New advert is launched to help Sheffield smokers “quit for Covid-19”
and live on Freeview channel 276
To encourage even more people to make a quit attempt, a new advert has been created to remind people about the significant health benefits of quitting. Due to launch ahead of World No Tobacco Day tomorrow, the advert which will be shown on the ITV Hub, Hallam FM and social media for six weeks.
Greg Fell, Director of Public Health in Sheffield, said: “Smoking is still the biggest killer in Sheffield and smoking cessation remains a public health priority. READ MORE: Yorkshire’s only female ‘blood biker’ volunteer from Sheffield doing vital work on the frontline
“There is very clear evidence that quitting smoking rapidly reduces your risk of a range of life-threatening illnesses. Quitting smoking is the best thing any smoker can do to improve their health.
“This new advert is set to reach over 100,000 people in the city with this very important message and we hope it will encourage more people to reach out to our stop smoking service.”
Nationally, over half a million people have made a quit attempt since the COVID-19 outbreak. The organisation has been raising awareness of the risks of smoking and COVID-19 through its support of the national #QuitForCovid campaign. Since the launch of the campaign in April, there has been a surge in people visiting the smokefreesheffield.org website to find advice and support.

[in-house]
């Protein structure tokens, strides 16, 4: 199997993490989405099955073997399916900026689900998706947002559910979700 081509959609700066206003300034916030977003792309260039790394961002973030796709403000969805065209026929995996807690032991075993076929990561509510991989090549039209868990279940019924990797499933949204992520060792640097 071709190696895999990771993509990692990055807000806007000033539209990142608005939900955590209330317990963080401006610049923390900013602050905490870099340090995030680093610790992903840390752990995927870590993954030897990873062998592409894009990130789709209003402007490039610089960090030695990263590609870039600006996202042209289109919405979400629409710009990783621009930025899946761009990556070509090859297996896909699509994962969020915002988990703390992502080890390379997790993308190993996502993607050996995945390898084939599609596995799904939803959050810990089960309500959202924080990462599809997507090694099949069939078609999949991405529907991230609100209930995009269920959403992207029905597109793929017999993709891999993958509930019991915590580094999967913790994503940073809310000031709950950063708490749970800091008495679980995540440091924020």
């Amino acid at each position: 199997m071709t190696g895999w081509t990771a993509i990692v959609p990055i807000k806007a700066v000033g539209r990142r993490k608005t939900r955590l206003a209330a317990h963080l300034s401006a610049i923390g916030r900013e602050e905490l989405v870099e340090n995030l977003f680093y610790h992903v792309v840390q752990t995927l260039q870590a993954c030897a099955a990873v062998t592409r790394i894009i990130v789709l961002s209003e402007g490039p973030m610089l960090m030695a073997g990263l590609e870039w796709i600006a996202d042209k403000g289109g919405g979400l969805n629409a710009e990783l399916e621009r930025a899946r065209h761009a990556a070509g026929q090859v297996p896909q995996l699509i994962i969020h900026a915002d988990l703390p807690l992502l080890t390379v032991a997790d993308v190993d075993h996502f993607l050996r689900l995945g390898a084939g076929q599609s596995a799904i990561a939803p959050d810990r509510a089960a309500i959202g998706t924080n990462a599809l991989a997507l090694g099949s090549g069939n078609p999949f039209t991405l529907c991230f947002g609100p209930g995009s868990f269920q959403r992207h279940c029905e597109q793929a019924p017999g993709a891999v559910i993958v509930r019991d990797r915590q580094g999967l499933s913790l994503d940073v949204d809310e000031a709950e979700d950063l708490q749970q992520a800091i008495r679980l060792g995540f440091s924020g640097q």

Smokers are at risk of a range of serious health problems requiring them to need treatment from the NHS. Quitting reduces both the likelihood of disease and hospital admission.
In addition, smoking harms the immune system and can make the body less successful at fighting disease and infections such as COVID-19, while the repetitive hand to mouth movement provides an easy route of entry, putting smokers at greater risk of contracting the virus.
Quitting smoking quickly improves your circulation and your breathing and improves mental health.
It also reduces that individual’s risk of other health problems such as heart attacks and strokes.